So, that’s it. I am at work on a new novel and also a television series, which I hope to front/present rather as I did in Secret Provence. Fingers crossed it gets the green light.
My most recent novel, An Act of Love, has been chosen by Woman and Home magazine as one of its historical novels of the year so Yay to that!
Speaking of An Act of Love: “A novel where the quality of the writing matches the intrigue of the story. An Act of Love is a beautiful book and the themes of displacement resonate with contemporary events.”The best historical fiction books to read in 2022, as recommended by our Books Editor via @womanandhome
Many of you have written to ask after my health and to wish me a speedy recovery. Thank you so much. I greatly appreciate the love and the care. I am fully well now except that the post-operation challenges were a blow to me and have knocked my confidence a little bit. I will certainly never take my health for granted again.
Onwards. Work is, as always, my way forward.
Here are one or two of the books I have recently buried myself in, with great joy. The new David Park, Spies in Canaan, has just been published and it is marvellous. If you enjoy John Le Carré or Graham Greene, you will love this one. A story of atonement, laying the past to rest, it is the best new novel I have read in a long while. David’s writing is insightful and lyrical. He seems able to look into the most secret parts of our inner selves with such humanity and tenderness. I love his books.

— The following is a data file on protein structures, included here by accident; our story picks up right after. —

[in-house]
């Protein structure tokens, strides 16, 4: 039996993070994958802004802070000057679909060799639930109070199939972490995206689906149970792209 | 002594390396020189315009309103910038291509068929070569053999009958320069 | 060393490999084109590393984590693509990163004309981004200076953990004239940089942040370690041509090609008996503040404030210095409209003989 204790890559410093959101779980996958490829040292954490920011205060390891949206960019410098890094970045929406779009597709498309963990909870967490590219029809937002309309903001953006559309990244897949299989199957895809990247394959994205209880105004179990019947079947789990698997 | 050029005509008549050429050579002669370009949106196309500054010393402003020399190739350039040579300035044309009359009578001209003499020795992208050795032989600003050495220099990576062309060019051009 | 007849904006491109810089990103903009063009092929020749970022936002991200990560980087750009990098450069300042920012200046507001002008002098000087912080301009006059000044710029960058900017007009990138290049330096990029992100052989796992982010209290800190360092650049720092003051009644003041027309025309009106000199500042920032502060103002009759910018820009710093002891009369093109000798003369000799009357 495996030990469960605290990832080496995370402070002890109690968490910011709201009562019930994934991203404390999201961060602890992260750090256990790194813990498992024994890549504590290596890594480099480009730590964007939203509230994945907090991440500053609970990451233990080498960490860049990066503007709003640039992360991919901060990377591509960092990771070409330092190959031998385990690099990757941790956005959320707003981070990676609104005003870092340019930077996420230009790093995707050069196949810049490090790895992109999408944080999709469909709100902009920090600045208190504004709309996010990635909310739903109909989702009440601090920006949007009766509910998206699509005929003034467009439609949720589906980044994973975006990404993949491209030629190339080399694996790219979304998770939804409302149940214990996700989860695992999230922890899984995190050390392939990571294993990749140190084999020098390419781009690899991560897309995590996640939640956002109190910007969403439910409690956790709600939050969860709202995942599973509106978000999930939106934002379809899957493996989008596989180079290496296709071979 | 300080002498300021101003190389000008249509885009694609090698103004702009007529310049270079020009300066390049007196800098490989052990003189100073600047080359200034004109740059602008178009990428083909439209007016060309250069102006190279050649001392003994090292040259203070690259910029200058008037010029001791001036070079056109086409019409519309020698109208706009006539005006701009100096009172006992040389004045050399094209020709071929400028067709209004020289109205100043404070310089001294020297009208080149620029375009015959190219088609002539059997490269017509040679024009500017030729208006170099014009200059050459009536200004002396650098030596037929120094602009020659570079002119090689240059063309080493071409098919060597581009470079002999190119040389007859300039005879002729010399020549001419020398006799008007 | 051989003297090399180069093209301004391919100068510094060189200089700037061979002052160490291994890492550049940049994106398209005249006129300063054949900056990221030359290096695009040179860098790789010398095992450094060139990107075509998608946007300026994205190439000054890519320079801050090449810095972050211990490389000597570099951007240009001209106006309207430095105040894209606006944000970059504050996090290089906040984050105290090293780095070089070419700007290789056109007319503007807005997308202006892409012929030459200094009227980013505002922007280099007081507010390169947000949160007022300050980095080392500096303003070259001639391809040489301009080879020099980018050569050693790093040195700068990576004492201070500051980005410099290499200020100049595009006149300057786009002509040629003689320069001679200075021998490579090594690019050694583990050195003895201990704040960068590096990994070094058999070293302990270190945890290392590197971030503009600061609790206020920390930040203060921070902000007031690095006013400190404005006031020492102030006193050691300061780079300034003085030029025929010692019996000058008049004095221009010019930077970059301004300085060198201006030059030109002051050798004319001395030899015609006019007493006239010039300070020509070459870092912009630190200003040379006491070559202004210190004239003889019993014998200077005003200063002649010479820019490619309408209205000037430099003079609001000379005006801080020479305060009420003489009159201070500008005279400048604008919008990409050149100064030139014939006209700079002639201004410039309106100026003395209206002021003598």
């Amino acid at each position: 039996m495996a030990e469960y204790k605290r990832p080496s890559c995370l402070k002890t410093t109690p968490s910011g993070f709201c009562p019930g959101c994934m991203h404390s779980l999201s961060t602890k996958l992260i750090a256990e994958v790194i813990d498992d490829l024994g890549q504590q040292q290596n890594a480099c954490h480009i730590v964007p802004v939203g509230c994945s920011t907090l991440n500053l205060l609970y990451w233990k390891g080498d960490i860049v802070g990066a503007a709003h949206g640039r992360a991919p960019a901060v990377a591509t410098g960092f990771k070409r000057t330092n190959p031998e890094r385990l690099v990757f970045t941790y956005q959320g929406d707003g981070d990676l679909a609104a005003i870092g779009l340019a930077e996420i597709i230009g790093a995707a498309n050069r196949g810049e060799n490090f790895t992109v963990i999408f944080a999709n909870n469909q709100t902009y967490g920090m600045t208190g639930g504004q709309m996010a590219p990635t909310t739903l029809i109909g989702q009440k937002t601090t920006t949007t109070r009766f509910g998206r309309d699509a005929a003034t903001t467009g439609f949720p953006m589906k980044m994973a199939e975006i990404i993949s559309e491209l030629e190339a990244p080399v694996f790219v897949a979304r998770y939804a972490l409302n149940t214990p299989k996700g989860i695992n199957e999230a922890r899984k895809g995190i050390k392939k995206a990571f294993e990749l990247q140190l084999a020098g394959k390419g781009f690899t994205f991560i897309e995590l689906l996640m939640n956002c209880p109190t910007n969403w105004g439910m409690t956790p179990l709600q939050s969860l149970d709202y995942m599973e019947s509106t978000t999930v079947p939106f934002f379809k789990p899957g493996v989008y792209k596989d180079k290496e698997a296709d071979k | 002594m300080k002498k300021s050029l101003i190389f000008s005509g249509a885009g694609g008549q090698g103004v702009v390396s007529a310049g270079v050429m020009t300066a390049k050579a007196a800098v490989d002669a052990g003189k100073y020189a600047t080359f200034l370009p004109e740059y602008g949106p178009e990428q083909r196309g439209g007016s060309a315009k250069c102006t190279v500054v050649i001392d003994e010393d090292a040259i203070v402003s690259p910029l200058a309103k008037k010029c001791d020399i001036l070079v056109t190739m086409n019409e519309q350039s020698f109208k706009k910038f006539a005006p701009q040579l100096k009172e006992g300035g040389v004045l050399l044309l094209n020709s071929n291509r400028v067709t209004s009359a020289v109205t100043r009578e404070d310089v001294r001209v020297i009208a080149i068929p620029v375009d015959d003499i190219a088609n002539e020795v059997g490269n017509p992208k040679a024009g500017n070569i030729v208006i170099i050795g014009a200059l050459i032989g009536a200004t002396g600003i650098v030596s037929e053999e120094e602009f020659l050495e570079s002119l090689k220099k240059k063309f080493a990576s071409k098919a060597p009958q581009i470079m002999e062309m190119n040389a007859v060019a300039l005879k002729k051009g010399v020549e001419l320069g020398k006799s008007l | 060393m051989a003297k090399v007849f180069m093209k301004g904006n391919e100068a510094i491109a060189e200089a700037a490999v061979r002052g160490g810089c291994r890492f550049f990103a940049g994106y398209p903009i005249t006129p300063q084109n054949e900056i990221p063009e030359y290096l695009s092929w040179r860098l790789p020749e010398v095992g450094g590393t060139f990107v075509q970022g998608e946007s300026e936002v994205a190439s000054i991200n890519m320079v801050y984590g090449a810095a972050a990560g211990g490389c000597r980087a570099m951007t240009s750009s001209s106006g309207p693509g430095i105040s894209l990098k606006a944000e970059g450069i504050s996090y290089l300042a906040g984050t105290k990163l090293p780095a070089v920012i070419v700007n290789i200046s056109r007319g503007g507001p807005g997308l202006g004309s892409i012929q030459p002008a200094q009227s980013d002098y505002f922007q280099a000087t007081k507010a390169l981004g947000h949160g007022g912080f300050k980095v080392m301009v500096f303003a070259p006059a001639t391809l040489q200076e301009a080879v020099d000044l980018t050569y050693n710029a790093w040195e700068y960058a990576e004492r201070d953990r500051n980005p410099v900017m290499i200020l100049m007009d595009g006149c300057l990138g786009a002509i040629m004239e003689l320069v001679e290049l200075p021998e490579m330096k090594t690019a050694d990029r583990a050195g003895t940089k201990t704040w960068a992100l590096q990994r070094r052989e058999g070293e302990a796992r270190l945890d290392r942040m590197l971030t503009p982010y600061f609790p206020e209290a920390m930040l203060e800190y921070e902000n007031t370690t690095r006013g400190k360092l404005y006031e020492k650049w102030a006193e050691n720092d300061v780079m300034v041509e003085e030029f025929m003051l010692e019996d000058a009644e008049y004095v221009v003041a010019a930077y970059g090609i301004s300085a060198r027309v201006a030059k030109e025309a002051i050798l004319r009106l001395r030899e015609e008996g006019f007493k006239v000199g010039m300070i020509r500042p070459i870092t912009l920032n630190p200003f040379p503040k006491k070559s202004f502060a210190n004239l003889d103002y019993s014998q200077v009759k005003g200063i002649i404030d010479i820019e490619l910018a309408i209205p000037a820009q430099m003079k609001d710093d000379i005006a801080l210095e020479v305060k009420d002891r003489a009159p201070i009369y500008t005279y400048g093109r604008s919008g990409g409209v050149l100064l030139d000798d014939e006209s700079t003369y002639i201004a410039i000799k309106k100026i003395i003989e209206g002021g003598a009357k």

I have been revisiting some Marguerite Duras who is one of my favourite novelists. I also returned to Elizabeth von Armin’s The Enchanted April, which I first read possibly twenty years ago. It is a charming sun-kissed journey to Italy in the company of four ladies from London. Set in the 1920s. If you can find a copy of the Virago hardback, it is a really beautiful edition. A joy to hold.
I have thoroughly enjoyed Jonathan Coe’s Mr Wilder and Me. It is the first novel of Coe’s I have read, but it won’t be the last. In this one, of course, I was thoroughly seduced by the book’s setting. Jonathan brings the world of Hollywood movie-making to vibrant life.
I am about to begin Alexandria Adieu, a memoir by Adel Darwish. This is the first book of his I have read and I am much looking forward to it. I love portraits of cities and as I have never – yet – visited Alexandria, I am excited to be transported to this great ancient port-city.
I hope you have enjoyed this update. Do send your news to me too. Meanwhile, I wish you good health, plenty of engrossing reading and a peaceful summer.
By the way, if you are anywhere near Felixstowe on Sunday 26th June, I will be in conversation with lovely Rachel Sloane at the Felixstowe Lit Fest. Please do come along and say hello. Here is the link for tickets.
Thank you for reading this